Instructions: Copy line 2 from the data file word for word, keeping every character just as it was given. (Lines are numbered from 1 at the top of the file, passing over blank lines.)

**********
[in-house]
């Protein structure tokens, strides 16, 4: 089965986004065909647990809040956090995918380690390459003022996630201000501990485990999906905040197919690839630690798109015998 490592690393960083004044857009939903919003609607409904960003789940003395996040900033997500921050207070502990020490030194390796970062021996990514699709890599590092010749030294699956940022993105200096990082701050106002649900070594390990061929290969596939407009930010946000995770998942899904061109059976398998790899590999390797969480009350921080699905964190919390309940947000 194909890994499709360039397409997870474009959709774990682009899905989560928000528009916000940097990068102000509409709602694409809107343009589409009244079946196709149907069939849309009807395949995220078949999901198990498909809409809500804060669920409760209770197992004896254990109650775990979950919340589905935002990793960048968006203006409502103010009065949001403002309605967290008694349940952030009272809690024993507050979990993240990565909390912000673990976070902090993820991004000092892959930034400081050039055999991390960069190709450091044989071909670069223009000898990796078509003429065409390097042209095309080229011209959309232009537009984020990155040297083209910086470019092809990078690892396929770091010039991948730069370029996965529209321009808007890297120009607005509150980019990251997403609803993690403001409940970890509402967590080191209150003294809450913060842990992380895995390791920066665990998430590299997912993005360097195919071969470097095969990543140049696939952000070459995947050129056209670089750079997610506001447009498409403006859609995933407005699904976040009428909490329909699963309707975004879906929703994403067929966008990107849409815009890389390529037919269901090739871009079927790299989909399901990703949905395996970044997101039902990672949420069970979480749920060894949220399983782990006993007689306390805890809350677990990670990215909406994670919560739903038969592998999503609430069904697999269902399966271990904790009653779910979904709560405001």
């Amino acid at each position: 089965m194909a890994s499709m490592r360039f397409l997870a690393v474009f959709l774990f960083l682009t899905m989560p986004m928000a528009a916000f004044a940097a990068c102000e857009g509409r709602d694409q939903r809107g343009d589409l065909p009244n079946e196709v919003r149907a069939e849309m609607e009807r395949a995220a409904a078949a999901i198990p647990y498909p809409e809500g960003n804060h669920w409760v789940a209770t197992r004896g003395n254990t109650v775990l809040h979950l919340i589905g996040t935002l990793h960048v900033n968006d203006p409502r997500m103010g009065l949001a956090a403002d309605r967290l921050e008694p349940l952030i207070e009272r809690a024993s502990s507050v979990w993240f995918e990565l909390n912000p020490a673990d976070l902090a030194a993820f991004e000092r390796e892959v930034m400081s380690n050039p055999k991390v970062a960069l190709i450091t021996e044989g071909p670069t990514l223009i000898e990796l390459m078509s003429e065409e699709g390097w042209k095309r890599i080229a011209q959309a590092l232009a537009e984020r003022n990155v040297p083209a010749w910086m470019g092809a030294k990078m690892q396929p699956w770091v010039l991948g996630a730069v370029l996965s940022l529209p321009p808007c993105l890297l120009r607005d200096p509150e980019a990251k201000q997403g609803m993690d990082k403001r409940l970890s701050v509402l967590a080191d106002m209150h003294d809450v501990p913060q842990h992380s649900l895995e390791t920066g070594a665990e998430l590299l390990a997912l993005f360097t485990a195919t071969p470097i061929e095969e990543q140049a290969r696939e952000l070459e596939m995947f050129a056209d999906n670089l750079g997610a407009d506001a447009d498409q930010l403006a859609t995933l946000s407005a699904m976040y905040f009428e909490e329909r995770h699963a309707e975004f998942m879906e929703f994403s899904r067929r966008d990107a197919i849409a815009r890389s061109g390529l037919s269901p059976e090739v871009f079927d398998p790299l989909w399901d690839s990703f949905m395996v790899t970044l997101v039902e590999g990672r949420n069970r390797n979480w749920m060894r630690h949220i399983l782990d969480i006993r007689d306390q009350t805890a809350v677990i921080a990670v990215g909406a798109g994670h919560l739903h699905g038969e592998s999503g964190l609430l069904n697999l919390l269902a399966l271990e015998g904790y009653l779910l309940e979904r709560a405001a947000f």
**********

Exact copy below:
């Protein structure tokens, strides 16, 4: 089965986004065909647990809040956090995918380690390459003022996630201000501990485990999906905040197919690839630690798109015998 490592690393960083004044857009939903919003609607409904960003789940003395996040900033997500921050207070502990020490030194390796970062021996990514699709890599590092010749030294699956940022993105200096990082701050106002649900070594390990061929290969596939407009930010946000995770998942899904061109059976398998790899590999390797969480009350921080699905964190919390309940947000 194909890994499709360039397409997870474009959709774990682009899905989560928000528009916000940097990068102000509409709602694409809107343009589409009244079946196709149907069939849309009807395949995220078949999901198990498909809409809500804060669920409760209770197992004896254990109650775990979950919340589905935002990793960048968006203006409502103010009065949001403002309605967290008694349940952030009272809690024993507050979990993240990565909390912000673990976070902090993820991004000092892959930034400081050039055999991390960069190709450091044989071909670069223009000898990796078509003429065409390097042209095309080229011209959309232009537009984020990155040297083209910086470019092809990078690892396929770091010039991948730069370029996965529209321009808007890297120009607005509150980019990251997403609803993690403001409940970890509402967590080191209150003294809450913060842990992380895995390791920066665990998430590299997912993005360097195919071969470097095969990543140049696939952000070459995947050129056209670089750079997610506001447009498409403006859609995933407005699904976040009428909490329909699963309707975004879906929703994403067929966008990107849409815009890389390529037919269901090739871009079927790299989909399901990703949905395996970044997101039902990672949420069970979480749920060894949220399983782990006993007689306390805890809350677990990670990215909406994670919560739903038969592998999503609430069904697999269902399966271990904790009653779910979904709560405001």